20 September 2013

Parenting Advice

I'm in a really unique position with my special needs child with regard to unsolicited parenting advice.

I don't get much of it.

Which isn't to say I never get parenting advice from rude well-meaning strangers, but me complaining about getting parenting advice would be like me complaining about missing my husband when he's at work to a woman whose husband is away at war.

Pretty much the worst I get is people telling me babies shouldn't have babies and about how that one show, Teen Mom, only encourages teenagers to get pregnant. And as annoying as those comments can be, what people are really saying is, "Hey, you look 10 years younger than you really are!" And I'm okay with that.

The vast majority of people we come across in life fit into three categories:
1. People who don't like babies/kids.
2. People who don't like Abigail because she's different.
3. People who love Abigail because she's different.

I can honestly count the number of people who treat Abigail like she's a two-year-old little girl. The list isn't very long. Anyway, the people who fall into the first two categories aren't going to offer parenting advice because they're probably speed-walking away to avoid making eye-contact. The third group of people are so in love with Abigail and all her "specialness" that they don't think her capable of wrong doing.

So I don't get much advice. There are a few kid-loving people who honestly do "put on a brave face" and act normal around us, but they're not chomping at the bit to get involved. When Abigail does have meltdowns in public (which are rare, she isn't much of crier), people take one look at her almond-shaped eyes and turn away. No one makes rude comments to me when she's loud in church. No one has ever said anything to me when she throws things (which she does constantly). No one pushes advice on me about getting her to be less picky at the dinner table. Abigail wears her differences on her sleeve and while everyone knows what Down syndrome is, few people at the grocery store really knows what it means. So no one wants to touch us with a ten-foot pole.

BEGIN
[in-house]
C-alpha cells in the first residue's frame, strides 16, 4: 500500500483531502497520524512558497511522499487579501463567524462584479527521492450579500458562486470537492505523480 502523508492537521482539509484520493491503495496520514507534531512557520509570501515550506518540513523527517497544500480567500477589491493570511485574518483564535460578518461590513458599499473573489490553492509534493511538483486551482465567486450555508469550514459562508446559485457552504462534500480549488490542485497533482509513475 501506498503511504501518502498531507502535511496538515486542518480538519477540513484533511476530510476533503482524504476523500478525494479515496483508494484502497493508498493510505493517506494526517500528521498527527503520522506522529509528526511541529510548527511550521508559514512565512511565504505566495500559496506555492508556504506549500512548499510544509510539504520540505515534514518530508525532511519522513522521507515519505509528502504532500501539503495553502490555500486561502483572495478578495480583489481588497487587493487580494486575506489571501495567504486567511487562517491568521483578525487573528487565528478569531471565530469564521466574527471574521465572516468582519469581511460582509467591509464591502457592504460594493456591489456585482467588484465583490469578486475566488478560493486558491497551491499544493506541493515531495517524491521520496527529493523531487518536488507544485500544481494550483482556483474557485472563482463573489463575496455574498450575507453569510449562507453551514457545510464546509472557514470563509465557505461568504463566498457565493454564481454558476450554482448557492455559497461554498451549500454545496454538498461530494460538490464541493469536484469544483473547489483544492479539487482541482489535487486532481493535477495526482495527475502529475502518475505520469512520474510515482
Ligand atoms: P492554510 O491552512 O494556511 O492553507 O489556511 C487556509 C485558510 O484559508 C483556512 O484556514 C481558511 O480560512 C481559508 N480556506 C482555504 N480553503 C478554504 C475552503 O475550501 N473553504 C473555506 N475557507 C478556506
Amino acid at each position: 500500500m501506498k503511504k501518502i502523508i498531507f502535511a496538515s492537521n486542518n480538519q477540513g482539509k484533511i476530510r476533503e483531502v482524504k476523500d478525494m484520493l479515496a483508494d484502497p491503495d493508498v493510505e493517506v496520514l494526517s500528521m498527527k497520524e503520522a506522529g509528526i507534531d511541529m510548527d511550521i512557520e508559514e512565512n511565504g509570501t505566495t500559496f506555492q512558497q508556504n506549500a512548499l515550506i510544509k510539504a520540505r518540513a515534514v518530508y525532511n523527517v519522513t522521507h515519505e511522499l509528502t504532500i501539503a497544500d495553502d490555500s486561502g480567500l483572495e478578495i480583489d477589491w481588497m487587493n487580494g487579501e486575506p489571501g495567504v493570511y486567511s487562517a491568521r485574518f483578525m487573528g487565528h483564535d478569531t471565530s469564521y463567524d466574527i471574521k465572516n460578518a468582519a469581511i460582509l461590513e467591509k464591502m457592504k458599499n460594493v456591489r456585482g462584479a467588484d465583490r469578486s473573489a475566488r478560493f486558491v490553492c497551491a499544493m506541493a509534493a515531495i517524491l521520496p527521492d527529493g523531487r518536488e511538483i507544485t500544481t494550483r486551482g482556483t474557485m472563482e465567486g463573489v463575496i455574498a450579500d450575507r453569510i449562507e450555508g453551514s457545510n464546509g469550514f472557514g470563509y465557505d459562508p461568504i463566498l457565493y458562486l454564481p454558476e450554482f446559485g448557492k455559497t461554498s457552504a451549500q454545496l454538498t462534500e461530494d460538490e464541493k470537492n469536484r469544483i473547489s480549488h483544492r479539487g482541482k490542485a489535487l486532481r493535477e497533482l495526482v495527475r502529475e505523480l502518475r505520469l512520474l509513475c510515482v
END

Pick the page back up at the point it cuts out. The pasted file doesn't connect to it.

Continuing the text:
And even though everyone can see that she's different, they are all unsure how I'm handling that differentness. I have people in my life who won't even say the words "Down syndrome" in front of me. I guess they're unsure if it'd cause a mental breakdown or not. So I very rarely hear "When are you going to have another?" or "Are you going to try for a boy?" No one talks to me about properly spacing out my kids. And I just realized, since we had Abigail, no one has asked me if we use birth control. (For the record, no, we've only ever used NFP. Long story short, we were married about three years before we had Abigail and there were people in the community who started hinting to discover if we were sinning before the Lord. After 5.5 years of marriage, I'm starting to realize that we just aren't the most fertile of couples).

Usually I rally against people, wishing we could get treated normally, but this is one battle I'm not fighting. I love all this freedom I feel. I often forget I have it until I read about another mother struggling with unwarranted advice. It breaks my heart, and it reminds me to count my blessings.

I feel a lot of freedom to parent without people jumping on my back. There is no pressure to try the latest parenting trends. No one pressures me to buy Bumbos. No one lectures me about the benefits of breastfeeding and co-sleeping. I genuinely get to make my own decisions based on what's best for Abigail and for our family. And on the rare occasion some fearless do-gooder starts in on the Johnny Jump Up, I put on my best "medical woes" smile and break out some technical mumbo jumbo, "Exersaucers compel back extension which discourages kids from using their core muscles to stabilize," if their eyes haven't glazed over yet, I cue more dramatic language, "and with Abigail's low muscle tone, forcing her to engage in bad habits could cause serious long-term damage." I mean, it's all true to some extent. And it sounds good. So they shut up.

So yes, my little get-out-of-jail-free card. As a result, we have a weird conglomerate of parenting styles. I didn't co-sleep, but I wore Abigail everywhere. We vaccinate, but I home-make bread to avoid processed crap. I have a vendetta against red dye #40, but Abigail watches Blues Clues. And I have the freedom to change anything at anytime without having to deal with outside pressure.

Abigail's version of signing "sleep." Because somehow, after a year of what felt like aimless meandering in the world of begging my child to sleep, I did something right and ended up with a kid who loves napping.

I do wonder what it will be like if we have more children - how it will change the way people interact with us. But right now I'm just enjoying the freedom and counting my blessings.

TGIF, my friends. Get out and do something that makes you happy this weekend.

1 comment:

Anonymous said...

Don't you put a bib on Abigail when you let her feed herself?!?!?!?!?! I ALWAYS put a bib on MY kids -even my four year old - and that is THE ONLY WAY to feed your children!


(Sarcasm Alert). (Sarcasm Alert). (Sarcasm Alert).

😊I went to a book club meeting yesterday on a deliciously crisp fall day. There were crepes, coffee, and frittata. And three live turkeys outside. It was fun, my friend.